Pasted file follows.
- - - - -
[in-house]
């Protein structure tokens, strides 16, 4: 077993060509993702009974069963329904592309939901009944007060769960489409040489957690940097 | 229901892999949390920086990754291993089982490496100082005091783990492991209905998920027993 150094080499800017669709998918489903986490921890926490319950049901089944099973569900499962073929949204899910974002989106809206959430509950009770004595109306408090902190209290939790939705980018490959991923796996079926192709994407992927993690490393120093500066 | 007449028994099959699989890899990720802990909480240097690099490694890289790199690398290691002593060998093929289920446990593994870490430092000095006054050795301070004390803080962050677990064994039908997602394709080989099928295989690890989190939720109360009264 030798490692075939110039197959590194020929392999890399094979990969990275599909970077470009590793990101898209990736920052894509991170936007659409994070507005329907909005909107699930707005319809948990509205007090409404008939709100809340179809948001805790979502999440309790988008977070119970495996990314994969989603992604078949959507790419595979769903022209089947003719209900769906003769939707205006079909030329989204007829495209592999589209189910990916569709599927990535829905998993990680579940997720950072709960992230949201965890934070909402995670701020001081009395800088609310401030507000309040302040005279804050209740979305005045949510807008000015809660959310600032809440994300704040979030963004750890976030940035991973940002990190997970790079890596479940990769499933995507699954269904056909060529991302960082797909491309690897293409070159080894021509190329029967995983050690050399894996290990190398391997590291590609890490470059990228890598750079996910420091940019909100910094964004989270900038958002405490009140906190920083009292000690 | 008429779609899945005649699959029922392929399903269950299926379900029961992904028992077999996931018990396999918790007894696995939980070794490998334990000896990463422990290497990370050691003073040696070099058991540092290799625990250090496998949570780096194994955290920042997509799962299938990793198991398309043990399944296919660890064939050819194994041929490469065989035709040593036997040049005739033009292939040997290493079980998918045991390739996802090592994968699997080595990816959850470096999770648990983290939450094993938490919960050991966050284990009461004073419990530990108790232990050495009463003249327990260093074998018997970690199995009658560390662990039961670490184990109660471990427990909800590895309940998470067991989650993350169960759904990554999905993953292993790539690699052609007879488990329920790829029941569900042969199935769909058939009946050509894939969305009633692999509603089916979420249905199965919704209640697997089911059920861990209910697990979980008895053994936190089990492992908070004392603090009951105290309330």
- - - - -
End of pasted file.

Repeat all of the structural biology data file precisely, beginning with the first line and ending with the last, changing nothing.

[in-house]
């Protein structure tokens, strides 16, 4: 077993060509993702009974069963329904592309939901009944007060769960489409040489957690940097 | 229901892999949390920086990754291993089982490496100082005091783990492991209905998920027993 150094080499800017669709998918489903986490921890926490319950049901089944099973569900499962073929949204899910974002989106809206959430509950009770004595109306408090902190209290939790939705980018490959991923796996079926192709994407992927993690490393120093500066 | 007449028994099959699989890899990720802990909480240097690099490694890289790199690398290691002593060998093929289920446990593994870490430092000095006054050795301070004390803080962050677990064994039908997602394709080989099928295989690890989190939720109360009264 030798490692075939110039197959590194020929392999890399094979990969990275599909970077470009590793990101898209990736920052894509991170936007659409994070507005329907909005909107699930707005319809948990509205007090409404008939709100809340179809948001805790979502999440309790988008977070119970495996990314994969989603992604078949959507790419595979769903022209089947003719209900769906003769939707205006079909030329989204007829495209592999589209189910990916569709599927990535829905998993990680579940997720950072709960992230949201965890934070909402995670701020001081009395800088609310401030507000309040302040005279804050209740979305005045949510807008000015809660959310600032809440994300704040979030963004750890976030940035991973940002990190997970790079890596479940990769499933995507699954269904056909060529991302960082797909491309690897293409070159080894021509190329029967995983050690050399894996290990190398391997590291590609890490470059990228890598750079996910420091940019909100910094964004989270900038958002405490009140906190920083009292000690 | 008429779609899945005649699959029922392929399903269950299926379900029961992904028992077999996931018990396999918790007894696995939980070794490998334990000896990463422990290497990370050691003073040696070099058991540092290799625990250090496998949570780096194994955290920042997509799962299938990793198991398309043990399944296919660890064939050819194994041929490469065989035709040593036997040049005739033009292939040997290493079980998918045991390739996802090592994968699997080595990816959850470096999770648990983290939450094993938490919960050991966050284990009461004073419990530990108790232990050495009463003249327990260093074998018997970690199995009658560390662990039961670490184990109660471990427990909800590895309940998470067991989650993350169960759904990554999905993953292993790539690699052609007879488990329920790829029941569900042969199935769909058939009946050509894939969305009633692999509603089916979420249905199965919704209640697997089911059920861990209910697990979980008895053994936190089990492992908070004392603090009951105290309330």